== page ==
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William Lyon Mackenzie Memorial 1936–40

William Lyon Mackenzie Memorial, 1936–40

Walter S. Allward, William Lyon Mackenzie Memorial, 1936–40
Bronze and granite
Queen’s Park, Toronto

The William Lyon Mackenzie Memorial, located on the west side of the Ontario Legislative Building in Queen’s Park, is Allward’s last completed sculpture. Prime Minister Mackenzie King initiated the project in 1936 as a way to honour his grandfather, William Lyon Mackenzie, who in 1837 led an armed rebellion in Upper Canada in an effort to establish greater government accountability. The work features a tall vertical pedestal supporting a bronze bust of William Lyon Mackenzie. Behind and to the right is a horizontal granite pedestal surmounted by a bronze figure leaning forward and holding a law book in one hand and a broken harness in the other, symbolizing the oppressed farmers who rose up against the British colonial government. Inscribed on the pedestal are the words, “To commemorate the struggle for responsible government in Upper Canada and the pioneers of a political system which unites in free association, notions of the British Commonwealth.” To unify its two parts, Allward added a small horizontal reflecting pool in front of the sculptures.


Walter S. Allward, William Lyon Mackenzie Memorial (detail of figure representing oppressed farmers), 1936–40, bronze and granite, Queen’s Park, Toronto.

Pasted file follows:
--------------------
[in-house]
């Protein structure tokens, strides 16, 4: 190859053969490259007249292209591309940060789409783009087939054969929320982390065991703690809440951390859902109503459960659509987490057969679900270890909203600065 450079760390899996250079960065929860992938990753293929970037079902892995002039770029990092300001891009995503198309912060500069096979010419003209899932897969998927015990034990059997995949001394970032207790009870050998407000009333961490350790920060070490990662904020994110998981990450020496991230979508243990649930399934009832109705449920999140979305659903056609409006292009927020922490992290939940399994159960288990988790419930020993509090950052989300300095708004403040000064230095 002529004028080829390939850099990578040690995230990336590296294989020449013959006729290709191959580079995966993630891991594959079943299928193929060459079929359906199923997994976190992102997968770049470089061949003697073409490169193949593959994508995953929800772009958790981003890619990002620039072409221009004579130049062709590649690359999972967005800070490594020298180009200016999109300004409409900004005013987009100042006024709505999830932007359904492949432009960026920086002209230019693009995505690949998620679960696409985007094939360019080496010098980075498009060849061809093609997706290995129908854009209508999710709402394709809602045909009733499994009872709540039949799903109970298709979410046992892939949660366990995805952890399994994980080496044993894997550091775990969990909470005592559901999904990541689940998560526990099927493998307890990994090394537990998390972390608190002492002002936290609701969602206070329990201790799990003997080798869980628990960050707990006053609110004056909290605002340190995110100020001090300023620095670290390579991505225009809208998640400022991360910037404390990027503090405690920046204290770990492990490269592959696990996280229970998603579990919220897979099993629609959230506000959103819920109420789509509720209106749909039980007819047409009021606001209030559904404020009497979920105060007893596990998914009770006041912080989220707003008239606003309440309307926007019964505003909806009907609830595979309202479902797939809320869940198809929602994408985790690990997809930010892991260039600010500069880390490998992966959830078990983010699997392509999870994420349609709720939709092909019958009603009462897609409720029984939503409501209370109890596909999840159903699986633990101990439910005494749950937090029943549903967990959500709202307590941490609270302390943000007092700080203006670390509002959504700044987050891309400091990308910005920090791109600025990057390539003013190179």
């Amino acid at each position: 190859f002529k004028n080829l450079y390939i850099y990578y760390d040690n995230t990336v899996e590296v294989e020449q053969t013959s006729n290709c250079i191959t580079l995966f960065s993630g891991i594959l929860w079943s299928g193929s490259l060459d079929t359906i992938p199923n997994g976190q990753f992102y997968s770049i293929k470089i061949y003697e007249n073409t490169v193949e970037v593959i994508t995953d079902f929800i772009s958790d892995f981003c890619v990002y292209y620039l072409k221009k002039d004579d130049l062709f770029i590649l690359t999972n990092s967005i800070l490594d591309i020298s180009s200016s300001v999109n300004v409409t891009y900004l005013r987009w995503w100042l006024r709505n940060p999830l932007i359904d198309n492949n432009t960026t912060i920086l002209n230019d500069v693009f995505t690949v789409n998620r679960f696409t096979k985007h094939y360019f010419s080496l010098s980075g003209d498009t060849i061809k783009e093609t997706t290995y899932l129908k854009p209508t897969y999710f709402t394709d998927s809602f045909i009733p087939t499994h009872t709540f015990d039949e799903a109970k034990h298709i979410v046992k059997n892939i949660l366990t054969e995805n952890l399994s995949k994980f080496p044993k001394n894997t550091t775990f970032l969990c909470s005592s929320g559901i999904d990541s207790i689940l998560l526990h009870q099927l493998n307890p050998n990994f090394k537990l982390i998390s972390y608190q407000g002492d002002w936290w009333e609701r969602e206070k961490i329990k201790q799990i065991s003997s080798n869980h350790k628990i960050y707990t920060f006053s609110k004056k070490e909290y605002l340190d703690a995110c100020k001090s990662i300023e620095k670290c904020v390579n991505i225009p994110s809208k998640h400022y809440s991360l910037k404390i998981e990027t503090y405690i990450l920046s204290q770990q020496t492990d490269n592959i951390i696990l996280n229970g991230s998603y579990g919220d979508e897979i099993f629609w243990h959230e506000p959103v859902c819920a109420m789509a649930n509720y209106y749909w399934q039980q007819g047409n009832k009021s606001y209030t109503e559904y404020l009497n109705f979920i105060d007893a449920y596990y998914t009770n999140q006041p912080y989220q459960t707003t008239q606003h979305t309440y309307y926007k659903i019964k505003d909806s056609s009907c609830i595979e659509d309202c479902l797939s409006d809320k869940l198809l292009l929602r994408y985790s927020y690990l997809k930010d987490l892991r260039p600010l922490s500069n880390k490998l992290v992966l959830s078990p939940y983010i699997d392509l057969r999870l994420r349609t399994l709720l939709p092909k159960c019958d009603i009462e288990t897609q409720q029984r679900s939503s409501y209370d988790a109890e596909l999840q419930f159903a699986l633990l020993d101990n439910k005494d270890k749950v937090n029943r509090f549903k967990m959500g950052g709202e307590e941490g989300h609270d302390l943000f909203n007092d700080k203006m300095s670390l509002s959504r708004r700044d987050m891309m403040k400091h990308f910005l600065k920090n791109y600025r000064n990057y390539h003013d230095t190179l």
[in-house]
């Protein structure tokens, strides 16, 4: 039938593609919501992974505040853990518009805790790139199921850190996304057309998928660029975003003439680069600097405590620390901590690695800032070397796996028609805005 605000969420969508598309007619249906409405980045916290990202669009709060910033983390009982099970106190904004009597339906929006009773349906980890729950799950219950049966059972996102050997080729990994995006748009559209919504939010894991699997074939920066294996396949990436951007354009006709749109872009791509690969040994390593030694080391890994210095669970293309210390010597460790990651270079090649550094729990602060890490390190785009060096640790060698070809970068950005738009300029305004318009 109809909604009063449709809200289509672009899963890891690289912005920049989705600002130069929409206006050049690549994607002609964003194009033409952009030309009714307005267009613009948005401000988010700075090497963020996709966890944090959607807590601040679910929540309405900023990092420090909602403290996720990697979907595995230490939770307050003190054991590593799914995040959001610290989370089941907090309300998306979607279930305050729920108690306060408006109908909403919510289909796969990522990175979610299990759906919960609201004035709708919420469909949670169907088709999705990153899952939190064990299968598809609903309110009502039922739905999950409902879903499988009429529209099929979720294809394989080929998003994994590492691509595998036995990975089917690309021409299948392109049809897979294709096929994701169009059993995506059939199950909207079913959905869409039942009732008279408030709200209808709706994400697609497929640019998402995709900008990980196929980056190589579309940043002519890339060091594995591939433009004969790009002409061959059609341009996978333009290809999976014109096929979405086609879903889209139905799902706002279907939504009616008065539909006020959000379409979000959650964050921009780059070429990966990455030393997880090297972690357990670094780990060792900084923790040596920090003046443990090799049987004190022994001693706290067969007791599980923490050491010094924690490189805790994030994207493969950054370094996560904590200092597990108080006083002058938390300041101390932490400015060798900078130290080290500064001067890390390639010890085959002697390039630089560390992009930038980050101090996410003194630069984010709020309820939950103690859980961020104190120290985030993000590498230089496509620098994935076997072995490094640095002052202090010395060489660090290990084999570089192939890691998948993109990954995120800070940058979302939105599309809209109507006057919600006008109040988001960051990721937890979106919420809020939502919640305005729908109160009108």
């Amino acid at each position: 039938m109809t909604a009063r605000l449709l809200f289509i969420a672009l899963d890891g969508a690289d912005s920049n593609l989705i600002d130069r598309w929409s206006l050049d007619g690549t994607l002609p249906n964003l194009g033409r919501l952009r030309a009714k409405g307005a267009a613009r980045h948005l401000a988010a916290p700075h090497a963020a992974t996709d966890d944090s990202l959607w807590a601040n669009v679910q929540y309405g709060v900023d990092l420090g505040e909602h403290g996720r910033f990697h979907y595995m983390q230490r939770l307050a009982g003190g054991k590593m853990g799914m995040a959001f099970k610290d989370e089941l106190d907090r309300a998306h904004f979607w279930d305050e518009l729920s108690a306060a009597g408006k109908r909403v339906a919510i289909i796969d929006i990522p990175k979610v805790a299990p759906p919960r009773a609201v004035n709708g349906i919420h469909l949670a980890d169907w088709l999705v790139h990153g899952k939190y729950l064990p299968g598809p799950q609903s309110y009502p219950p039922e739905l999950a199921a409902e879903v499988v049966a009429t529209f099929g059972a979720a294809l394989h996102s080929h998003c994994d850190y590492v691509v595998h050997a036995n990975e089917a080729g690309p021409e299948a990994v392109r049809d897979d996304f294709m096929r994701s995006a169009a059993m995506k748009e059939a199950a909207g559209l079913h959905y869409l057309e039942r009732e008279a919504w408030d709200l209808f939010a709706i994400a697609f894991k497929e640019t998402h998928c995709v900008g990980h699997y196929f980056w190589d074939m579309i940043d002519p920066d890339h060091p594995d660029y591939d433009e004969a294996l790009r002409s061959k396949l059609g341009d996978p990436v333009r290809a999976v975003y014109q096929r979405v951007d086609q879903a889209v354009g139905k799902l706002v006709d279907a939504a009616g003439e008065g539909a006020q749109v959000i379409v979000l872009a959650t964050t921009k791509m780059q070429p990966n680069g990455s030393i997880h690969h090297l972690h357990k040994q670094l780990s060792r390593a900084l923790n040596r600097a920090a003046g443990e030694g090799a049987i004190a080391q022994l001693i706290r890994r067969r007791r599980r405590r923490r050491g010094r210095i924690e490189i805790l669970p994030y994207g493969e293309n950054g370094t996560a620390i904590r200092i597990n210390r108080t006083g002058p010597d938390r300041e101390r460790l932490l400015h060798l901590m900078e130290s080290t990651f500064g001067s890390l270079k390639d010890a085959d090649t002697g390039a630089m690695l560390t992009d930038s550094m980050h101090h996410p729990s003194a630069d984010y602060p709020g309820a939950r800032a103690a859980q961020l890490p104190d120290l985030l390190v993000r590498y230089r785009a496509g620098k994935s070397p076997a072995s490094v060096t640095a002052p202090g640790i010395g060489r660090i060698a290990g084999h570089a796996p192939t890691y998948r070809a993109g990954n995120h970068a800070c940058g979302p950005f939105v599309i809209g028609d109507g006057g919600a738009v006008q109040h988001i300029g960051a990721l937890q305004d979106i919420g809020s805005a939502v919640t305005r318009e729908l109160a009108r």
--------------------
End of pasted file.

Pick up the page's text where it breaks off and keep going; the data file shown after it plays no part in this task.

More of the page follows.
Walter S. Allward, William Lyon Mackenzie Memorial (detail of Mackenzie), 1936–40, bronze and granite, Queen’s Park, Toronto.

Allward hired the Gorham Manufacturing Company in Provincetown, Rhode Island, to cast the various bronze elements. The sculpture was installed in early June 1940, but given Canada’s entry into the Second World War the previous year, Mackenzie King requested that there be no official celebration for the unveiling. Despite the lack of a formal dedication, the work drew praise from multiple sources, including a tribute by Arthur C. Hardy: “In purity of line and general artistic attainment I believe this monument stands at the very top of our Canadian memorial sculpture.”


Allward continued to work on landscaping details after he finished the sculpture, hiring Sheridan Nurseries to plant several Austrian pines between the monument and the building behind it, as well as a low hedge of Japanese yew around the pool, to address concerns from residents regarding its potential danger to children. Complaints from the public persisted, however, and the pool was covered over in 1948.


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